Some years ago, humorist Roy Blount had an epiphany — if one is patient and diligent enough, he assured his readers, one can uncover bits and snatches of smart reporting and felicitous writing in The New York Times, albeit usually buried deep inside the Gray Lady’s institutional prose.
Blount likened coming across these nuggets to the experience of spotting “glimmers of light” as one stumbles, lost, through “the forest primeval.”
This morning’s paper is proof positive that Blount was on to something. First, Adam Nagourney keeps a straight face as he introduces readers to a Wisconsin voter he found waving a flag at Howard Dean’s election night party. Her name? We kid you not: “Mary Citizen.”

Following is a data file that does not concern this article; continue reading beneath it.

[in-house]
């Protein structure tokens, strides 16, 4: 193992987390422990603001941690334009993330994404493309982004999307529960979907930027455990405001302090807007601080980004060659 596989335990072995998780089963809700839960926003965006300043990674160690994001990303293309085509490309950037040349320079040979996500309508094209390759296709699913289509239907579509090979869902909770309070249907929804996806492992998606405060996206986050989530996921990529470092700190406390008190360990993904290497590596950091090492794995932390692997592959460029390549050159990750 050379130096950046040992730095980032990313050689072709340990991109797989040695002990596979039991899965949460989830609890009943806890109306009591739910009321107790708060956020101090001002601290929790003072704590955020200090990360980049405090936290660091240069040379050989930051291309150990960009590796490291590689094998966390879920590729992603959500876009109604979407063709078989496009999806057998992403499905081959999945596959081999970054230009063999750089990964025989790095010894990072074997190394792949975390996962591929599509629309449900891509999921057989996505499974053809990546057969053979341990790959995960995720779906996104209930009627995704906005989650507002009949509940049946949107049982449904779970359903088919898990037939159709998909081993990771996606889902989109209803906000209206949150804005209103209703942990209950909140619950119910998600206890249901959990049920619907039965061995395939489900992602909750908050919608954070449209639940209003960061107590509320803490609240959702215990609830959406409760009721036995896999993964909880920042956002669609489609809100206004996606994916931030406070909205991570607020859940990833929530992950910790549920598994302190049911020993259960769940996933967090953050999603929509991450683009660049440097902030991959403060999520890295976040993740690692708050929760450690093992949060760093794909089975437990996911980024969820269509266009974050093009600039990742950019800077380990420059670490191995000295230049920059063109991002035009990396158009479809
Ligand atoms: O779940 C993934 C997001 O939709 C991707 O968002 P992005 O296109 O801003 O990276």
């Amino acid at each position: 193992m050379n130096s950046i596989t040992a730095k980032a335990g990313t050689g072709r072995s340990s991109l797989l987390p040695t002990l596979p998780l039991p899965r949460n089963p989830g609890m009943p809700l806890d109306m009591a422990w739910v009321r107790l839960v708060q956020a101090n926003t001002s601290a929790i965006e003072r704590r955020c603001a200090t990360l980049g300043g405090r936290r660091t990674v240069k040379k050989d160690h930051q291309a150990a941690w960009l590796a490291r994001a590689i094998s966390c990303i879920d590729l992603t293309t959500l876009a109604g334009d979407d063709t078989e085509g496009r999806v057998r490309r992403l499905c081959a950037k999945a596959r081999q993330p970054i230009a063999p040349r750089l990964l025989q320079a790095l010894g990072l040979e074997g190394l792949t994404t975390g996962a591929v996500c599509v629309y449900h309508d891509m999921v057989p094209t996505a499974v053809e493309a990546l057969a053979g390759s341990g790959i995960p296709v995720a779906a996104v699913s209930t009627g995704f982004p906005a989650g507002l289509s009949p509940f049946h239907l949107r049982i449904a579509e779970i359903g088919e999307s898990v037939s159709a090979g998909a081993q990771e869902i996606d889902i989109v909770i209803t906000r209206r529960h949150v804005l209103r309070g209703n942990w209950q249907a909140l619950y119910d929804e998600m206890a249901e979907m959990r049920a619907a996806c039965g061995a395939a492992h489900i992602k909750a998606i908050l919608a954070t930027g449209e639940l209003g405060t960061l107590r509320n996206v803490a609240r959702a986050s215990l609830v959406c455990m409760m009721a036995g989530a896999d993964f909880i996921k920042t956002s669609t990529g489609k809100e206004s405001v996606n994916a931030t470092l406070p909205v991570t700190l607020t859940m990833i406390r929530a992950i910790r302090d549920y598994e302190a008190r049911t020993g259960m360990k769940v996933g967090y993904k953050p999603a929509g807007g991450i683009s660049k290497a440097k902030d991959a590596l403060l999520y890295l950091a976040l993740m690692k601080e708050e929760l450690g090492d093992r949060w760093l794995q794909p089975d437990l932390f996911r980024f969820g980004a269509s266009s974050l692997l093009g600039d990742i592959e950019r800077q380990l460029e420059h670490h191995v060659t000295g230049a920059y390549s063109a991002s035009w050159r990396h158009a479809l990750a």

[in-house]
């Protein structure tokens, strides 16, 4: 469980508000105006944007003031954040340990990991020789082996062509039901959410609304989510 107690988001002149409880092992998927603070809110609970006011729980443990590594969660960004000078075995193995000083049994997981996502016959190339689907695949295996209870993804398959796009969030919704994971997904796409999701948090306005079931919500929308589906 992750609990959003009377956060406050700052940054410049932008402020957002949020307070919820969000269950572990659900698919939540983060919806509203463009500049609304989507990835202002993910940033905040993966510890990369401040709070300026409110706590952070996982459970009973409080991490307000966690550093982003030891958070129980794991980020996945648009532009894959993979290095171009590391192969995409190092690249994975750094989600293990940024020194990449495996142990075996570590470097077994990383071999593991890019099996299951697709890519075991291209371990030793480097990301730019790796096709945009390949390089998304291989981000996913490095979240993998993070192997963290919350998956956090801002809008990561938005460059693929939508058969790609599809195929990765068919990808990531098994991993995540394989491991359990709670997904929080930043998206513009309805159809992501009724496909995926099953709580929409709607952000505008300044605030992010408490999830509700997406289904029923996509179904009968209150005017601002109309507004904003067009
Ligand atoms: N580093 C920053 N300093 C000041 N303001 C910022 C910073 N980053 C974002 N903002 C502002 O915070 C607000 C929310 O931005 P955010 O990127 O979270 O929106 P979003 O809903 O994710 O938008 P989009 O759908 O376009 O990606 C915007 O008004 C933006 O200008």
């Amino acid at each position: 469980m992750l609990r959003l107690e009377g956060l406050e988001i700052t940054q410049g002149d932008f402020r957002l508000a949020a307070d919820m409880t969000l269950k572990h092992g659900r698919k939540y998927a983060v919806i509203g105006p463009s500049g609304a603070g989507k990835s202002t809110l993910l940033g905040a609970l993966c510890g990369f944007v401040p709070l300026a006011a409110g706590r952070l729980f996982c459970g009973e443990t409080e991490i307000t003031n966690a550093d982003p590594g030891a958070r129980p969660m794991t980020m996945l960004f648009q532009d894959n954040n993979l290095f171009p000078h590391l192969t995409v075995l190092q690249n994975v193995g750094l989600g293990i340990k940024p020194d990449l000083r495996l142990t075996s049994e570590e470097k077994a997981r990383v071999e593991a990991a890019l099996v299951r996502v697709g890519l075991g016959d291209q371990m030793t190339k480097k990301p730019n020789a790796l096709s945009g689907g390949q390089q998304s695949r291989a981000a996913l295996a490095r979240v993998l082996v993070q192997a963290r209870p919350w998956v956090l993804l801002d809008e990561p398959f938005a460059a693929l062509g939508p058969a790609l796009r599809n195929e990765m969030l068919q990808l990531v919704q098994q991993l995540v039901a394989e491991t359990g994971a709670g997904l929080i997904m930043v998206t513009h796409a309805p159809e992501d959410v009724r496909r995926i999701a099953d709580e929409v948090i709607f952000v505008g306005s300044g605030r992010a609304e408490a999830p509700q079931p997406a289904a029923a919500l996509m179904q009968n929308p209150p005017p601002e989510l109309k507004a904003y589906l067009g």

Next, Todd S. Purdum opines, deadpan, that while Dr. Dean spent months allowing Democrats to feel “it was good to be angry,” Sen. Kerry was out persuading voters that “it would be better to get even.” His knife sharpened, Purdum continues: Dean, he writes, was still urging voters to “send a message to Washington,” while Kerry “long ago asked them to send a president.”
But perhaps the best line in the bowels of The Times came not from a journalist, but from a candidate.
That would be John Edwards, who said the lesson of the Wisconsin vote was that “Objects in your mirror may be closer than they appear.”